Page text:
Guest column: Brandsville beckons 'genuine' empathy

Guest column: Brandsville beckons 'genuine' empathy

The sanctity of a brand’s empathy is in creating a shared journey with the target audience.


GURUGRAM: The article is inspired by the great recent occurrences in Brandsville and published in the interest of all creative thinktanks in our fraternity.

WhiteHatJr lost its battle too soon. But it has jolted us marketers to think and analyse. The takeaway of the entire episode is that consumers are as well informed as the brand and can’t be considered naïve no more. An implication of information technology, it is one of the first times when we saw an uprise in India’s burgeoning knowledge society. Empathy is an aptitude that enables us to feel and express what someone else is feeling. It is something that is offered and brands have an advantage there.

Consumers simply don’t want to purchase products. They want to make connections and relationships. There are many factors that add meaning and purpose to a brand, and they can all be derived from one source – empathy.

Today’s consumers are not only interested in consuming content. Rather, they are actively seeking out content that prompts change, in both themselves and the world around them, allowing brands to build an emotional connection with their audience.

The ability to think about the world from someone else’s point of view is an absolutely critical quality that content marketers must possess. The sanctity of a brand’s empathy is in creating a shared journey with the target audience. When we start interacting with our customers in a more personalized way, it will make them feel special. That catalyses brand value.

Brands’ Dos and Don’ts for 2021

The brand should act on the value to treat consumers as people (Well, this should be followed at all times nonetheless). Brands should demonstrate the values through supportive actions for all stakeholders.

The brand should not get involved only in virtue signalling, which is only backing an idea to look good in public. It implies the brand entering a hibernation without communicating with the consumers, signalling an overly opportunistic behaviour in times of uncertainty.

eBay prides itself on its rich history of launching small businesses and had an idea to make it a bit easier for these smaller organisations to make it through this tough time. To help out during the Covid2019 outbreak, eBay in California, started its ‘Up & Running’ program, an accelerator program pledging $100 million in support for small businesses and making eBay Store free for three months. With this support offered by the brand the small businesses will have a better chance of surviving the pandemic. The program will help them connect at a personal level with the aspiring entrepreneurs and it is equally impactful than an ad campaign.

Some famous brands have also used this key ingredient in their branding recipe to add a purpose. Ogilvy’s Cadbury advertisement released during Diwali starts with a most intriguing line: “Not just a Cadbury ad.” The brand has tried to reach out to 1,800+ local retailers, across 260+ pin codes, whose businesses are promoted locally through this ad. The brand has been effective in evoking empathy among small businesses, who have received the worst blow of the pandemic’s economic fallout.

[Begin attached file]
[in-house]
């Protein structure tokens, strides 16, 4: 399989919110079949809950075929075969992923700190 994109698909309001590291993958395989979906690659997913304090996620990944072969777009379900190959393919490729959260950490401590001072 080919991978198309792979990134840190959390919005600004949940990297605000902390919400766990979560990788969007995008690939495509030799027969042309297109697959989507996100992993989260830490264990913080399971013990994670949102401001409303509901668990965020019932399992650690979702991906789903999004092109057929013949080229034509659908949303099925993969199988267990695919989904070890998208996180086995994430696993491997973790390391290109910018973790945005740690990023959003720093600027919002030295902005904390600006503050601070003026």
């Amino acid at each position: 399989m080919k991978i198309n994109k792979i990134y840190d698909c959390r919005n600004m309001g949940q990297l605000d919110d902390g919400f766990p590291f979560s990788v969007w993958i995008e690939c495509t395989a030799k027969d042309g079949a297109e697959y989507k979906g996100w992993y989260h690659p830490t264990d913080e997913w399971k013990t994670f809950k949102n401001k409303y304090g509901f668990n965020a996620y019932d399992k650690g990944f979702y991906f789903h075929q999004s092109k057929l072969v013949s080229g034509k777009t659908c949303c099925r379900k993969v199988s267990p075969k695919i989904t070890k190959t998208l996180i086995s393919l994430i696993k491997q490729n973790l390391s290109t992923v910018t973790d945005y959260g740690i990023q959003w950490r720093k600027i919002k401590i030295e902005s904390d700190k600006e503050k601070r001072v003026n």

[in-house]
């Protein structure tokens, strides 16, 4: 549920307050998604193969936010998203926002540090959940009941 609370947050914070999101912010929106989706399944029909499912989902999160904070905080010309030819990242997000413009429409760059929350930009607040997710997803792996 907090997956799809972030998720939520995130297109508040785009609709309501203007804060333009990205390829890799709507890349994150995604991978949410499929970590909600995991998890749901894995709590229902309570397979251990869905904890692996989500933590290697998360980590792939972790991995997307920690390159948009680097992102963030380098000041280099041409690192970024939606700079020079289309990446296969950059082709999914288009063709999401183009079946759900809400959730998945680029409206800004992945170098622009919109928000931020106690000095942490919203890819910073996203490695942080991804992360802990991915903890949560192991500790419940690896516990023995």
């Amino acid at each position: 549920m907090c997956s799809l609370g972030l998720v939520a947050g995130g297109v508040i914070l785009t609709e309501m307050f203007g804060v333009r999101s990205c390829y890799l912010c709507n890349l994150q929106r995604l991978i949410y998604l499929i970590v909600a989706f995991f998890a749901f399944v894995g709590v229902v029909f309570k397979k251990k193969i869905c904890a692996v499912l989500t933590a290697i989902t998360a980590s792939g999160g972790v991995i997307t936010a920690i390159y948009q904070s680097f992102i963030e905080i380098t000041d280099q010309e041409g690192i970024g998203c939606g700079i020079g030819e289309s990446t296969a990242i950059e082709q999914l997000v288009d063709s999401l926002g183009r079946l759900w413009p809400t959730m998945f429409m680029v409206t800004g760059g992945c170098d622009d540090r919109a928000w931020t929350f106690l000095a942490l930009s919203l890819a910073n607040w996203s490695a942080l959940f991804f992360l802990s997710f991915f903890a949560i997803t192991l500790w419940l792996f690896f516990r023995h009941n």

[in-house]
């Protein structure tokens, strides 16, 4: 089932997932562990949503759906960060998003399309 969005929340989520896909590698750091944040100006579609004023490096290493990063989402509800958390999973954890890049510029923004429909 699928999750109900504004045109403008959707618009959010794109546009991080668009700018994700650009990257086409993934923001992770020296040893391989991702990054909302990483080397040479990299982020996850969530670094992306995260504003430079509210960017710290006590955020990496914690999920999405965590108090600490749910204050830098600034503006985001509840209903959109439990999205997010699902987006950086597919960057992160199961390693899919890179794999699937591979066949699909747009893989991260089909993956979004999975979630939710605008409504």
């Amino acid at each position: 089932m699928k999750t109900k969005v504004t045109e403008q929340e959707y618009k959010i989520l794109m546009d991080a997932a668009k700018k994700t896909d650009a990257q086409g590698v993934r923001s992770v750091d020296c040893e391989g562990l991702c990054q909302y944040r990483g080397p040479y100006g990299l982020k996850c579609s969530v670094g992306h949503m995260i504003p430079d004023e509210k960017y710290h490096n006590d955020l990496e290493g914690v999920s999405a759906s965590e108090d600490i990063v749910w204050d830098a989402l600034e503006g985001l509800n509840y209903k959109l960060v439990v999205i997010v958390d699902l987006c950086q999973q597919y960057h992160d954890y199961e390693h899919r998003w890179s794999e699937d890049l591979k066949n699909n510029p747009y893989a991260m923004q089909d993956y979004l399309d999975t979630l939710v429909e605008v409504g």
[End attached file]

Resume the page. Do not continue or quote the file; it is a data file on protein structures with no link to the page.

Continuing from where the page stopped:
The campaign is a great step to show that the problems faced by the people are understood by the brand. An assurance that it will do whatever is within its reach to help them out.

Empathy branding isn't just a ‘feel-good’ technique

Empathy allows marketers to step into the shoes of their target audience so they can better understand and respond to their wants and needs. Many times it is not just the core product offering at all. Emotion is like the lighthouse that guides the boats of consumer’s brand loyalty and their buying decisions. We have to create and algorithm that the consumers relate with and then create the marketing content which will put across the brand’s message in the most impactful way.

One way to connect with consumers is to present an image of ‘realness’ This creates compassion and connection, presenting a brand as ‘just like you.’ Brands are using this very secret ingredient of empathy as a cherry on top of the cake.

Empathy is about ringing the right chord with the individual’s emotions. Nike has a legacy of identifying and narrating inspiring stories of the indomitable human spirit. The sports brand's 2020 viral campaign received great praise online for its message of inclusiveness and perseverance as organised sports were immensely affected by the pandemic.

The Covid crisis has created a very different situation for consumers of the travel industry. In August this year, Makemytrip came up with a digital campaign ‘Azaadi Wali Feeling' coaxing travellers to plan those much-delayed trips. Yet, it didn’t ripen enough for the traction desired. OYO Rooms took up the task around the same time to bring back consumer confidence with safety and hygiene towards travel. It launched the campaign ‘Road Tripping’ – Dekho Apna Desh. The articulately planned campaign hit the TG well and was rather engaging.

At the end of the day, the simplest version of understanding what a brand is, is what your customers feel about you, what makes the company unique and understanding what the biggest needs and values of the customers are. Empathetic marketing follows the golden rule: "Do (treat) unto others as you would have them do unto you.” Let us remember that social distancing is for humans, not for brands.

(The author is integrated marketing specialist at Topline Consulting Group. may not subscribe to his views.)